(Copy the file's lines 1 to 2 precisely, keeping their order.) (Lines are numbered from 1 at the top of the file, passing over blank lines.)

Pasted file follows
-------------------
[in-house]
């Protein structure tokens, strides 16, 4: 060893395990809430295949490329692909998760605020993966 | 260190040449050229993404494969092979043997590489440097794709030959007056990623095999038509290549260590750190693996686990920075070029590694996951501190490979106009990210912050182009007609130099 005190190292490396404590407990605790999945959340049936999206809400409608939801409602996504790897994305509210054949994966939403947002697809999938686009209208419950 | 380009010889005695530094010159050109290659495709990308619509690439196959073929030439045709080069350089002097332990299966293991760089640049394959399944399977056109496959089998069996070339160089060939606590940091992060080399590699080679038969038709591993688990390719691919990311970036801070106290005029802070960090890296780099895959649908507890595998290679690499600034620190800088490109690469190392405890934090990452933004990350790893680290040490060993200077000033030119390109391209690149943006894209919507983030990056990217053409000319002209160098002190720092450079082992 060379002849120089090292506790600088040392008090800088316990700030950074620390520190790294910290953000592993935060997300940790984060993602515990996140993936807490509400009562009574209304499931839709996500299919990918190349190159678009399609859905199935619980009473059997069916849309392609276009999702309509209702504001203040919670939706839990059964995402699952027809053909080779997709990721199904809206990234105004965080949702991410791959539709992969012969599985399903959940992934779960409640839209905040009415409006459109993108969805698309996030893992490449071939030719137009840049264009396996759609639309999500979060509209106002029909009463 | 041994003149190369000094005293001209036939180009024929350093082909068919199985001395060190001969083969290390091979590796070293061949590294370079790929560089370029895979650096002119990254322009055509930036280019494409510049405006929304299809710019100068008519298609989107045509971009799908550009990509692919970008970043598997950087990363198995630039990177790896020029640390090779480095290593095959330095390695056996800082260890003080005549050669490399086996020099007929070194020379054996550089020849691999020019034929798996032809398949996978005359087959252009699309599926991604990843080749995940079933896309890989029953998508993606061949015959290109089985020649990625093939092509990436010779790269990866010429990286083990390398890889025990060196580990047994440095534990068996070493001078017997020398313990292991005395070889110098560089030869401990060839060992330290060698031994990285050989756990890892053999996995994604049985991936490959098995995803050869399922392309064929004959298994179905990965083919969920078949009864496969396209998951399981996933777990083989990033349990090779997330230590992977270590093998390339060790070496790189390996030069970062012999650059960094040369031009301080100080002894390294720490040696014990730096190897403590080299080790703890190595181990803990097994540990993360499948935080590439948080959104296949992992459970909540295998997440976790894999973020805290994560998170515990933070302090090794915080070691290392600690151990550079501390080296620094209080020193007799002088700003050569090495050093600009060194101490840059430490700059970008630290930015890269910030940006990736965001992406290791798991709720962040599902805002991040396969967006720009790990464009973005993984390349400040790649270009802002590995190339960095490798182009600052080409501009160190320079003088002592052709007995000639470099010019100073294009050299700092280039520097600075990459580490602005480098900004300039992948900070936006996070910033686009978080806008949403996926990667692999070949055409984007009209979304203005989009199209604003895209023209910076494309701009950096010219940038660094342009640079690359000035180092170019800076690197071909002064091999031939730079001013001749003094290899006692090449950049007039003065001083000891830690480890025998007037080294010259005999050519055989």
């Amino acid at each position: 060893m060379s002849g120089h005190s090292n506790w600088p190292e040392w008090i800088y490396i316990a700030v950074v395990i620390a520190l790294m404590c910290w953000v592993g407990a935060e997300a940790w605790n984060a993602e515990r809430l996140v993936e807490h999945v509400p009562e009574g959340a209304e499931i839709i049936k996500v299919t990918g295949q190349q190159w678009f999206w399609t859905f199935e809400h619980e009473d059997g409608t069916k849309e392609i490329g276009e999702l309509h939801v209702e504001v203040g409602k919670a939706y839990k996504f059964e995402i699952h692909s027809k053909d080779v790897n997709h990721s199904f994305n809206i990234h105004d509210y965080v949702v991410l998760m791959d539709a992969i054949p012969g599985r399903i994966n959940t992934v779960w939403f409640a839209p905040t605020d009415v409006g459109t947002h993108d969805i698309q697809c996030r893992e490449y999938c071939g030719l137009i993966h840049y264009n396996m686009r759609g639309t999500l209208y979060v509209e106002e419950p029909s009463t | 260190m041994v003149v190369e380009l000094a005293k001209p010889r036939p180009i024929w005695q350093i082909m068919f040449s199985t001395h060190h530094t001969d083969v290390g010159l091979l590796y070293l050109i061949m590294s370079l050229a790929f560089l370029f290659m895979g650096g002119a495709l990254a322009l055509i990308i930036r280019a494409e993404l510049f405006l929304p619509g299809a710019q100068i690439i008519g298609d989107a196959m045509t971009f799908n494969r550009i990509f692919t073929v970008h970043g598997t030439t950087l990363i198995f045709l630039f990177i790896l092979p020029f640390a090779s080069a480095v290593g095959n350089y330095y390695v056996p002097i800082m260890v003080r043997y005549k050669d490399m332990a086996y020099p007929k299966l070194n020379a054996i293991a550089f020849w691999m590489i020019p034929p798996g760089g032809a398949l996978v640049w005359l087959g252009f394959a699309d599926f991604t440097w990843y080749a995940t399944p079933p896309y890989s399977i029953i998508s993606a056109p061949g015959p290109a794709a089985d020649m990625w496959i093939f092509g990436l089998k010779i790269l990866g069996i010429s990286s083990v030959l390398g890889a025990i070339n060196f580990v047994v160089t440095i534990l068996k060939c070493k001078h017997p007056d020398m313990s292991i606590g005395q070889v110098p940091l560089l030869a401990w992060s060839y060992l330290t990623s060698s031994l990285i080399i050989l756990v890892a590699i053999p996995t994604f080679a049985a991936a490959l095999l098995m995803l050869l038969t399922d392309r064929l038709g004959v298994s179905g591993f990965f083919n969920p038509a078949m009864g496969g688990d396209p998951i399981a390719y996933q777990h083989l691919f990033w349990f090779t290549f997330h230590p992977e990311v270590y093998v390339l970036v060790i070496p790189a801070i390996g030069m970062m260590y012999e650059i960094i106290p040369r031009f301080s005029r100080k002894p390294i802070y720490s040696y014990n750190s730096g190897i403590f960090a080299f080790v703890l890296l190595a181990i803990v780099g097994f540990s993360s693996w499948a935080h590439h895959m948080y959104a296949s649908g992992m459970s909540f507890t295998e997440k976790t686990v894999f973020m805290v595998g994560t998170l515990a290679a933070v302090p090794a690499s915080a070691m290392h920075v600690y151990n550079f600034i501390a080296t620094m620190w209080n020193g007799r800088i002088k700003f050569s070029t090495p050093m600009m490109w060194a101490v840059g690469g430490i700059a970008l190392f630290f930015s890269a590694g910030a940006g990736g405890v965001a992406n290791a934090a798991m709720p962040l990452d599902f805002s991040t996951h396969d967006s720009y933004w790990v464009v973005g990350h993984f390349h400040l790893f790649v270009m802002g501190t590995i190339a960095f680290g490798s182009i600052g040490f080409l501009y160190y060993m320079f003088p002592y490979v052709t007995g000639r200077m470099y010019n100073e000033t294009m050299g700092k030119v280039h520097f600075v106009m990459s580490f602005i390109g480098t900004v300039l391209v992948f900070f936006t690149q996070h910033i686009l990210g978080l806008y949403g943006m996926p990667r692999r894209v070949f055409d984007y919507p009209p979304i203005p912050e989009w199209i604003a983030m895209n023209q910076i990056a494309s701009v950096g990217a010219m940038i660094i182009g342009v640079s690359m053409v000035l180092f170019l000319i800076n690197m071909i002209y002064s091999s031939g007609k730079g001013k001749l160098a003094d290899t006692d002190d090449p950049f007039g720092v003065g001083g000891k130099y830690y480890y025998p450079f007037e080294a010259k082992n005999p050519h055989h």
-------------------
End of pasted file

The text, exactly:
[in-house]
């Protein structure tokens, strides 16, 4: 060893395990809430295949490329692909998760605020993966 | 260190040449050229993404494969092979043997590489440097794709030959007056990623095999038509290549260590750190693996686990920075070029590694996951501190490979106009990210912050182009007609130099 005190190292490396404590407990605790999945959340049936999206809400409608939801409602996504790897994305509210054949994966939403947002697809999938686009209208419950 | 380009010889005695530094010159050109290659495709990308619509690439196959073929030439045709080069350089002097332990299966293991760089640049394959399944399977056109496959089998069996070339160089060939606590940091992060080399590699080679038969038709591993688990390719691919990311970036801070106290005029802070960090890296780099895959649908507890595998290679690499600034620190800088490109690469190392405890934090990452933004990350790893680290040490060993200077000033030119390109391209690149943006894209919507983030990056990217053409000319002209160098002190720092450079082992 060379002849120089090292506790600088040392008090800088316990700030950074620390520190790294910290953000592993935060997300940790984060993602515990996140993936807490509400009562009574209304499931839709996500299919990918190349190159678009399609859905199935619980009473059997069916849309392609276009999702309509209702504001203040919670939706839990059964995402699952027809053909080779997709990721199904809206990234105004965080949702991410791959539709992969012969599985399903959940992934779960409640839209905040009415409006459109993108969805698309996030893992490449071939030719137009840049264009396996759609639309999500979060509209106002029909009463 | 041994003149190369000094005293001209036939180009024929350093082909068919199985001395060190001969083969290390091979590796070293061949590294370079790929560089370029895979650096002119990254322009055509930036280019494409510049405006929304299809710019100068008519298609989107045509971009799908550009990509692919970008970043598997950087990363198995630039990177790896020029640390090779480095290593095959330095390695056996800082260890003080005549050669490399086996020099007929070194020379054996550089020849691999020019034929798996032809398949996978005359087959252009699309599926991604990843080749995940079933896309890989029953998508993606061949015959290109089985020649990625093939092509990436010779790269990866010429990286083990390398890889025990060196580990047994440095534990068996070493001078017997020398313990292991005395070889110098560089030869401990060839060992330290060698031994990285050989756990890892053999996995994604049985991936490959098995995803050869399922392309064929004959298994179905990965083919969920078949009864496969396209998951399981996933777990083989990033349990090779997330230590992977270590093998390339060790070496790189390996030069970062012999650059960094040369031009301080100080002894390294720490040696014990730096190897403590080299080790703890190595181990803990097994540990993360499948935080590439948080959104296949992992459970909540295998997440976790894999973020805290994560998170515990933070302090090794915080070691290392600690151990550079501390080296620094209080020193007799002088700003050569090495050093600009060194101490840059430490700059970008630290930015890269910030940006990736965001992406290791798991709720962040599902805002991040396969967006720009790990464009973005993984390349400040790649270009802002590995190339960095490798182009600052080409501009160190320079003088002592052709007995000639470099010019100073294009050299700092280039520097600075990459580490602005480098900004300039992948900070936006996070910033686009978080806008949403996926990667692999070949055409984007009209979304203005989009199209604003895209023209910076494309701009950096010219940038660094342009640079690359000035180092170019800076690197071909002064091999031939730079001013001749003094290899006692090449950049007039003065001083000891830690480890025998007037080294010259005999050519055989």